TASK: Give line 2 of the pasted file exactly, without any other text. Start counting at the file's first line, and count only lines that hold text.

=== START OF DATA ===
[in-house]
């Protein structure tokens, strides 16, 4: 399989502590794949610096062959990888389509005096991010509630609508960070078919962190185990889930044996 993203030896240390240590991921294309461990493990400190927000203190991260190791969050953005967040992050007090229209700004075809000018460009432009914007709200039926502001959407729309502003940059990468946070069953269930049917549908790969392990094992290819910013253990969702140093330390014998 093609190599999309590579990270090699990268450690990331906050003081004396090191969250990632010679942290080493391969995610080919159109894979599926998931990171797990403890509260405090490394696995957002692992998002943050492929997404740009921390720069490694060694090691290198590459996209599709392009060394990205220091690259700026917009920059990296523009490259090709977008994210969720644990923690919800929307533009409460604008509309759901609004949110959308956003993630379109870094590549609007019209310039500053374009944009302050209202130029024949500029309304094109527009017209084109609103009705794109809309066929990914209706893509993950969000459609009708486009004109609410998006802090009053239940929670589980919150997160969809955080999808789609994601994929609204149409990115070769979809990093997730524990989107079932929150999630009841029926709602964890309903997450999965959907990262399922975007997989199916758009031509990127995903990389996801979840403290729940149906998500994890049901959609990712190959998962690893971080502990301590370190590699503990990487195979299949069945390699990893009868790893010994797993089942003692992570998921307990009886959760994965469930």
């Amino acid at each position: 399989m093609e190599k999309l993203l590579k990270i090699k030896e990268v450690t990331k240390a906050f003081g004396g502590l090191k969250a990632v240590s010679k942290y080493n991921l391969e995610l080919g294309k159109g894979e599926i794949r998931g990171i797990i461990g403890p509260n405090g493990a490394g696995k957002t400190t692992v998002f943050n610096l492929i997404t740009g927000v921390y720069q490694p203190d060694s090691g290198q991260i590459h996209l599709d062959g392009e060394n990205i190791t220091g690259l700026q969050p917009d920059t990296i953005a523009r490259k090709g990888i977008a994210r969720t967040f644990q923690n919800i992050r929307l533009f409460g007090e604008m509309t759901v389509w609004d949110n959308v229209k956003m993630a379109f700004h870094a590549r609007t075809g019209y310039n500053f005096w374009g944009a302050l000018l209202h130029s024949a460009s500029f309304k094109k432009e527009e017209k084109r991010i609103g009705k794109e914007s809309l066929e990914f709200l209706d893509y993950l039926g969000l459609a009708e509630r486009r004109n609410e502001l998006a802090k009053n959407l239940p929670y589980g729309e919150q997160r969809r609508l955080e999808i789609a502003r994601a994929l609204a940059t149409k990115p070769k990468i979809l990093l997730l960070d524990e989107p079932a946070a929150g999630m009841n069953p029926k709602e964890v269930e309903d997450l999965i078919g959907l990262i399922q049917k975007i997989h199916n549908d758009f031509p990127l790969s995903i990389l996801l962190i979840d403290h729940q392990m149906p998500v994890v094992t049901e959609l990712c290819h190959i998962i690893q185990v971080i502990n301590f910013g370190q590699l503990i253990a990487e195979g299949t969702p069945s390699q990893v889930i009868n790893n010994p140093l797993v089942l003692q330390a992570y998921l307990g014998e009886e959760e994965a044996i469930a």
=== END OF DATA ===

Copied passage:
């Protein structure tokens, strides 16, 4: 399989502590794949610096062959990888389509005096991010509630609508960070078919962190185990889930044996 993203030896240390240590991921294309461990493990400190927000203190991260190791969050953005967040992050007090229209700004075809000018460009432009914007709200039926502001959407729309502003940059990468946070069953269930049917549908790969392990094992290819910013253990969702140093330390014998 093609190599999309590579990270090699990268450690990331906050003081004396090191969250990632010679942290080493391969995610080919159109894979599926998931990171797990403890509260405090490394696995957002692992998002943050492929997404740009921390720069490694060694090691290198590459996209599709392009060394990205220091690259700026917009920059990296523009490259090709977008994210969720644990923690919800929307533009409460604008509309759901609004949110959308956003993630379109870094590549609007019209310039500053374009944009302050209202130029024949500029309304094109527009017209084109609103009705794109809309066929990914209706893509993950969000459609009708486009004109609410998006802090009053239940929670589980919150997160969809955080999808789609994601994929609204149409990115070769979809990093997730524990989107079932929150999630009841029926709602964890309903997450999965959907990262399922975007997989199916758009031509990127995903990389996801979840403290729940149906998500994890049901959609990712190959998962690893971080502990301590370190590699503990990487195979299949069945390699990893009868790893010994797993089942003692992570998921307990009886959760994965469930």